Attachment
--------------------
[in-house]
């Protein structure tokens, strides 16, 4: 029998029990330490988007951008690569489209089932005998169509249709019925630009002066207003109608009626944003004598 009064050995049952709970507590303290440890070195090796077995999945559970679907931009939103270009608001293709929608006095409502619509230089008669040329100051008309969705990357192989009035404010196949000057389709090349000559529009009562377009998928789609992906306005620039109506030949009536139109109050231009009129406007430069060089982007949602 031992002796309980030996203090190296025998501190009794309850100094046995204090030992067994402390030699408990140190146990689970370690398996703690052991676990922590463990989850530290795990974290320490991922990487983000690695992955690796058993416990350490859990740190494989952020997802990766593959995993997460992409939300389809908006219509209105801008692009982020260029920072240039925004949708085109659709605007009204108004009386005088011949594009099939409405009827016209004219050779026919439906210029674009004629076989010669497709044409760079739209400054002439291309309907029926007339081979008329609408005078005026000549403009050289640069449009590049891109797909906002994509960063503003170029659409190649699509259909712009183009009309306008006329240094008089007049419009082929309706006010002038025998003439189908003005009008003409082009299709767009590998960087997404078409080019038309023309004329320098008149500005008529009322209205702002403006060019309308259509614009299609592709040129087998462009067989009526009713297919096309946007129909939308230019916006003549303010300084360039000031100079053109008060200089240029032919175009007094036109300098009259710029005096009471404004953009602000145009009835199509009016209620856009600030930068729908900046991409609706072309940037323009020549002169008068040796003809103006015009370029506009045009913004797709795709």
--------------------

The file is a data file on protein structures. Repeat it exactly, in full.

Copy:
[in-house]
């Protein structure tokens, strides 16, 4: 029998029990330490988007951008690569489209089932005998169509249709019925630009002066207003109608009626944003004598 009064050995049952709970507590303290440890070195090796077995999945559970679907931009939103270009608001293709929608006095409502619509230089008669040329100051008309969705990357192989009035404010196949000057389709090349000559529009009562377009998928789609992906306005620039109506030949009536139109109050231009009129406007430069060089982007949602 031992002796309980030996203090190296025998501190009794309850100094046995204090030992067994402390030699408990140190146990689970370690398996703690052991676990922590463990989850530290795990974290320490991922990487983000690695992955690796058993416990350490859990740190494989952020997802990766593959995993997460992409939300389809908006219509209105801008692009982020260029920072240039925004949708085109659709605007009204108004009386005088011949594009099939409405009827016209004219050779026919439906210029674009004629076989010669497709044409760079739209400054002439291309309907029926007339081979008329609408005078005026000549403009050289640069449009590049891109797909906002994509960063503003170029659409190649699509259909712009183009009309306008006329240094008089007049419009082929309706006010002038025998003439189908003005009008003409082009299709767009590998960087997404078409080019038309023309004329320098008149500005008529009322209205702002403006060019309308259509614009299609592709040129087998462009067989009526009713297919096309946007129909939308230019916006003549303010300084360039000031100079053109008060200089240029032919175009007094036109300098009259710029005096009471404004953009602000145009009835199509009016209620856009600030930068729908900046991409609706072309940037323009020549002169008068040796003809103006015009370029506009045009913004797709795709």